Attrition: the process of gradually reducing strength or effectiveness of someone or something through sustained pressure.
It is mid-November 2020, the year of the Coronavirus pandemic. I never thought I would use a word like attrition when associated with the medical world. It would seem to fit when talking about a military conflict like World War I. However, 2020, has been unique and challenging and the word attrition seems to fit the reality of everyday life in the hospital.
Let me explain; I work in a hospital in Columbus, Ohio that is a part of a hospital system. This means we have several hospitals and healthcare facilities located throughout the city. Further, this vantage point seems to be reflected throughout the United States and the world. Currently, in the hospital I work in, we have more COVID+ patients admitted in the hospital than at any other time. This number has been consistently rising on a weekly basis and no one knows when this trend might stop. Further, there is less staff available to care for the patients that come our way.
This has occurred for several reasons. First, several departments (including the Spiritual Care department) have had their staff reduced due to the financial struggles medical institutions are experiencing during the pandemic. Second, we have had COVID+ patients for nearly eight months in our hospital. Some staff have gotten tired or overwhelmed and chosen to step away. Many have left due to health concerns for those they love and a knowledge that working in this environment places family and loved ones at a potentially greater risk. Currently, there are 135 staff members within the system who are either quarantined or are COVID+. Many staff members have already had COVID-19 and are trying to work through some of the residual symptoms of the illness; most notably fatigue. Finally, and this is a detail we often try and look away from, more nurses worldwide have died from COVID-19 during the 2020 pandemic than during World War I.
The hospital system I work in has had all the material including PPE (Personal Protective Equipment), ventilators and beds to take care of patients. However, finding enough nurses, PCAs (Patient Care Assistants) and those heroic house cleaners who continually enter COVID rooms is proving to be extremely difficult.
Attrition. As a world community we are approaching 1.3 million lives lost. What can a chaplain do during such times? What positive impact might we make?
First, and for me this is the most difficult part, we need to admit that we can not be everywhere for everyone. As difficult as it might be the reality is many if not most of the coronavirus patients who die will die alone. This is devastating for families and very hard on staff; including myself. Stating truth with grace and simply being with families and staff in the truth of the moment can be reassuring and healing.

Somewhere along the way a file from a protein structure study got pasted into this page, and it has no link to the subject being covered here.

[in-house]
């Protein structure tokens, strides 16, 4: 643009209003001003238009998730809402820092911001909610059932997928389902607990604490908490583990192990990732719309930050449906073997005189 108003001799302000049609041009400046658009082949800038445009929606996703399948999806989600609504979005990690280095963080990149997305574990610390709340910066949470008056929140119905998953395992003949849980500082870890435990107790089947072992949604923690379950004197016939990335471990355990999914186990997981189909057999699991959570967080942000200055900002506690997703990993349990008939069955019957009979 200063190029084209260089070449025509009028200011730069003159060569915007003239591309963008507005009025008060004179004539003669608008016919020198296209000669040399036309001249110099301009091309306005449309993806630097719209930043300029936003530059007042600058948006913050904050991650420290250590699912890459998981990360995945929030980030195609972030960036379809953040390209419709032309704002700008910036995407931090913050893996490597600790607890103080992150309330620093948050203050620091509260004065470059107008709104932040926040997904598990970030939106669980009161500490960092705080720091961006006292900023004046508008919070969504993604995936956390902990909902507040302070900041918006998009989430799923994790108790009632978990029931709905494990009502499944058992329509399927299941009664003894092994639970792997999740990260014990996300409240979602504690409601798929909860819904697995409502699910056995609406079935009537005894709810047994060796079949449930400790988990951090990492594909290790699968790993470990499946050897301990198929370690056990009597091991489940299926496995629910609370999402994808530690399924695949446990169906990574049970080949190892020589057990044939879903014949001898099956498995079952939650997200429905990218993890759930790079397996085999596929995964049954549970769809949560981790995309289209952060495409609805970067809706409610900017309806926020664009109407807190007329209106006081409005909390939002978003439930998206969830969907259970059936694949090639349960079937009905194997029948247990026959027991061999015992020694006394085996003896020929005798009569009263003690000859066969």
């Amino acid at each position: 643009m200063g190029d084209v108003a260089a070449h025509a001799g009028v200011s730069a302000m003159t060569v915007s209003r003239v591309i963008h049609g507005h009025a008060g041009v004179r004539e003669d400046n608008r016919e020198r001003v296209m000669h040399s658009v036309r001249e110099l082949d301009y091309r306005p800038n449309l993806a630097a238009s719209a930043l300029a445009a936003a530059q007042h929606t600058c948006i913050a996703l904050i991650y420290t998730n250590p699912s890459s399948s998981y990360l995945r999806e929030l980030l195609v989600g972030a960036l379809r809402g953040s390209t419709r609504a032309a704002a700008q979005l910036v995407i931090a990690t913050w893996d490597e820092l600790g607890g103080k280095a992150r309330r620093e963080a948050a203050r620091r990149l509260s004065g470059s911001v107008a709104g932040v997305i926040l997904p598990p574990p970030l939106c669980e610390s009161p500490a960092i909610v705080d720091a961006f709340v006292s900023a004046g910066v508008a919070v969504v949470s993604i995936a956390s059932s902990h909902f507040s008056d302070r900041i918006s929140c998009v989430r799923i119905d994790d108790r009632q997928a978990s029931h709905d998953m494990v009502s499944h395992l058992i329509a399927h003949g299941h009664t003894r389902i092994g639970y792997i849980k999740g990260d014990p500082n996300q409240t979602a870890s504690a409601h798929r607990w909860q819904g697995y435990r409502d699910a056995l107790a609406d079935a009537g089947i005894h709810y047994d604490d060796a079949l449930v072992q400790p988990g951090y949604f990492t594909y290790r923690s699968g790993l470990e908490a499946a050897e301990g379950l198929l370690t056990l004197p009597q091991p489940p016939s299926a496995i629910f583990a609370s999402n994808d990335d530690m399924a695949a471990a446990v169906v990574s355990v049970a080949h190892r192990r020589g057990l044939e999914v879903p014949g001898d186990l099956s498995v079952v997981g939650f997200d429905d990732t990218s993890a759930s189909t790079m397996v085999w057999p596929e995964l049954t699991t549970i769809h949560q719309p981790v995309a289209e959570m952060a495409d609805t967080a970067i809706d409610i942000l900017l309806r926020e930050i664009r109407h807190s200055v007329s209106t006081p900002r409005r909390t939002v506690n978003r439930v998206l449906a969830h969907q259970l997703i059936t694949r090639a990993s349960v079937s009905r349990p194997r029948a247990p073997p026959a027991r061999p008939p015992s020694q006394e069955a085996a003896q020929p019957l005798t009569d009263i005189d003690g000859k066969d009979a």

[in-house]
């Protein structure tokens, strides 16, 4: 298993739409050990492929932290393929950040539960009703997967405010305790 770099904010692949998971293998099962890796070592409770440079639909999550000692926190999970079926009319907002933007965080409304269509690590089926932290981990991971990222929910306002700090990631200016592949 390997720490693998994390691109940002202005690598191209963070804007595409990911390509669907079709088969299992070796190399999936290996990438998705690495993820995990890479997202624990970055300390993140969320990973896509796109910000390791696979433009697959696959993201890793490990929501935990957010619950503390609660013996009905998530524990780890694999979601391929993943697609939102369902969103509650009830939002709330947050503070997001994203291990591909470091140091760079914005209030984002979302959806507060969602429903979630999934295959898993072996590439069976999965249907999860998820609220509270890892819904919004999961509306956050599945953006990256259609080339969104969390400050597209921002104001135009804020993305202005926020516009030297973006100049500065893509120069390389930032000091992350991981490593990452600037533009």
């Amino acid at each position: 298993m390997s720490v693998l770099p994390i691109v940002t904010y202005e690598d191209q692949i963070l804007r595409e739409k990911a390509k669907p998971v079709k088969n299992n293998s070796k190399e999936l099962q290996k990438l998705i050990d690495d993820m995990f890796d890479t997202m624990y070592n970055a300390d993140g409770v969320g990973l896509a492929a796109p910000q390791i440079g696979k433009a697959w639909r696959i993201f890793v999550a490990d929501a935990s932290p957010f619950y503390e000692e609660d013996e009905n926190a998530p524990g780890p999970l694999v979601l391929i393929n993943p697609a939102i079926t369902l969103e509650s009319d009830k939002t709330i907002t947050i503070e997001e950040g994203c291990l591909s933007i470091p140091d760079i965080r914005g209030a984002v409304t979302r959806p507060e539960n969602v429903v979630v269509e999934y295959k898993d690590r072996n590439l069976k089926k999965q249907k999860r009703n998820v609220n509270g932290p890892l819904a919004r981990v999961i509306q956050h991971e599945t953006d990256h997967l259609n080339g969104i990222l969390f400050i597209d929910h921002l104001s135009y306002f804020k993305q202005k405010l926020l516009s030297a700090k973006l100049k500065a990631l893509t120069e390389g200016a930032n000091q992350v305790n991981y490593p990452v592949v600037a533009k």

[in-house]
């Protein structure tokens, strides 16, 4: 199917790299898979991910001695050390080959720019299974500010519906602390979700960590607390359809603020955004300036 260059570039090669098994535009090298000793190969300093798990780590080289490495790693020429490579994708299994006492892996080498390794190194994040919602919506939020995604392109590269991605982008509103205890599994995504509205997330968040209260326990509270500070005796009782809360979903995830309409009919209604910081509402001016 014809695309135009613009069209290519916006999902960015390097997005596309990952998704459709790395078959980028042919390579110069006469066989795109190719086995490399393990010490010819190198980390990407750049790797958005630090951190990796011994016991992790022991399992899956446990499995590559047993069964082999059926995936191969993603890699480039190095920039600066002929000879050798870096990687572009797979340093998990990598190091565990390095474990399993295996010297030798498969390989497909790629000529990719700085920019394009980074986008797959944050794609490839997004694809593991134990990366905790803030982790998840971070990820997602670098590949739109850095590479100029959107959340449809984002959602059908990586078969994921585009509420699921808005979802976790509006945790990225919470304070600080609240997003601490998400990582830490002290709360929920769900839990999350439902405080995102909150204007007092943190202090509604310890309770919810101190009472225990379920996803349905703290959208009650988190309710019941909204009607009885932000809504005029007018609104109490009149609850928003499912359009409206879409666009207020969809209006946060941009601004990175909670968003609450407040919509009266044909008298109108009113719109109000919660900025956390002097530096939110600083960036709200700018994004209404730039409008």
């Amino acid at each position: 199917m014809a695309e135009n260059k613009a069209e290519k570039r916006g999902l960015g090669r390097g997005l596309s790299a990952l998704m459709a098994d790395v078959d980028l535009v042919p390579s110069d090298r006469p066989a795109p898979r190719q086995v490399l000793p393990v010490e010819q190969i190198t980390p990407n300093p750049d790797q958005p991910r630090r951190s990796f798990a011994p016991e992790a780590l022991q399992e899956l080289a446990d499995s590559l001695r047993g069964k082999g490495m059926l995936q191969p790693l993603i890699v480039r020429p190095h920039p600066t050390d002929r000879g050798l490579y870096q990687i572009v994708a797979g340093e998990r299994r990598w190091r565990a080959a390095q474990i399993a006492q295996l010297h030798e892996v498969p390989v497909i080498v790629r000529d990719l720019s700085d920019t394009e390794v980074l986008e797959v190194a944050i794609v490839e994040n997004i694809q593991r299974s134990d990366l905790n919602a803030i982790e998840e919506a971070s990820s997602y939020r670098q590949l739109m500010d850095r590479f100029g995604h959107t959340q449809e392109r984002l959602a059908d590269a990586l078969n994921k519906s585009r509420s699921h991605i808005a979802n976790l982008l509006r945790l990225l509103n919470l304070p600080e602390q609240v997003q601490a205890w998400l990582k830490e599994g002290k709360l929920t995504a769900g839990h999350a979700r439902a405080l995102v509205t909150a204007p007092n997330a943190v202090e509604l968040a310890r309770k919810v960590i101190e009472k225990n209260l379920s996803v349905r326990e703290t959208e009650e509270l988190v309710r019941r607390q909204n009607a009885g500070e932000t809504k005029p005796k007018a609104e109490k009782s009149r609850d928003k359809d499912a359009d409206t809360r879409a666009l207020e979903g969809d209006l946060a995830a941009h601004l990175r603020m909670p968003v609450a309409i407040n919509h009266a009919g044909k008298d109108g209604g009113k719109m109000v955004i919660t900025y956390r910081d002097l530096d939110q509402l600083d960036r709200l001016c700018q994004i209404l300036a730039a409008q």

We are approaching one hundred deaths due to COVID in the hospital I work at and I have personally been with twenty-nine families at or near the death of their loved one. It’s a lot. It is a lot for staff who have worked on the units for nearly eight months and have no clear vision of an end in sight.
Second, it remains important for the chaplain to model healthy living. This might sound strange; however, the reality is even during hardship, struggle and death there continues to be enormous beauty in the world. In a previous meditation, I mentioned the reality of sacrificial love that can be seen every day. Fall in central Ohio has been especially beautiful with vibrant colored leaves and many days a crisp blue sky. Life continues and life is good!
It is not a time to model a stoic, machismo or even martyr-like demeanor. To confront such tendencies, I have made a conscious practice of encouraging staff to take time away to recharge and enjoy life. During Halloween, I made a habit of asking young parents the costumes and creatures their little ones dressed up as and seeing pictures as often as possible. I am taking the week after Thanksgiving for a time of rest and renewal and I am telling everyone that will listen about my plans. Encouraging them to think about a similar time away.
Finally, when at work and at all times model endurance and hope. This is consistent with my faith tradition. Romans 5:1-5 reads, “Therefore, since we have been justified by faith, we have peace with God through Jesus Christ. Through him we have also obtained access by faith into this grace in which we stand, and we rejoice in hope at the glory of God. Not only that, but we rejoice in our sufferings, knowing that suffering produces endurance, and endurance produces character, and character produces hope, and hope does not put us to shame because God’s love has been poured into our hearts through the Holy Spirit who has been given to us.”